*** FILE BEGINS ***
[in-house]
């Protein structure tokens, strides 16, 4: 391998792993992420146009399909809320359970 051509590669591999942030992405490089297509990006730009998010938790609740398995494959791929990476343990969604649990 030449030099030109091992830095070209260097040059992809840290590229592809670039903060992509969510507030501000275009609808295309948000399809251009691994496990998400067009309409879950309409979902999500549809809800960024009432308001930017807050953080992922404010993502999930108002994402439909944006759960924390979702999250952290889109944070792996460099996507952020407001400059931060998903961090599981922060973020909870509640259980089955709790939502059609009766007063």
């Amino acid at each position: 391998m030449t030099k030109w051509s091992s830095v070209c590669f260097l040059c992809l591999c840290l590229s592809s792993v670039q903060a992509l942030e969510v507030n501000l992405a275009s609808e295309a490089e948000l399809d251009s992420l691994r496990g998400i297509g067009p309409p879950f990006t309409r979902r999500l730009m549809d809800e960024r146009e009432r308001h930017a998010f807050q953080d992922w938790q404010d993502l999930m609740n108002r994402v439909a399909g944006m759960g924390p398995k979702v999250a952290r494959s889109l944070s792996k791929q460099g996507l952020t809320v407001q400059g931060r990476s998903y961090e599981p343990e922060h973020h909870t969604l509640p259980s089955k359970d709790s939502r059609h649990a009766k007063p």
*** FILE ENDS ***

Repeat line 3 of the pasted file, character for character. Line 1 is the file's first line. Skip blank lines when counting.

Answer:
């Amino acid at each position: 391998m030449t030099k030109w051509s091992s830095v070209c590669f260097l040059c992809l591999c840290l590229s592809s792993v670039q903060a992509l942030e969510v507030n501000l992405a275009s609808e295309a490089e948000l399809d251009s992420l691994r496990g998400i297509g067009p309409p879950f990006t309409r979902r999500l730009m549809d809800e960024r146009e009432r308001h930017a998010f807050q953080d992922w938790q404010d993502l999930m609740n108002r994402v439909a399909g944006m759960g924390p398995k979702v999250a952290r494959s889109l944070s792996k791929q460099g996507l952020t809320v407001q400059g931060r990476s998903y961090e599981p343990e922060h973020h909870t969604l509640p259980s089955k359970d709790s939502r059609h649990a009766k007063p």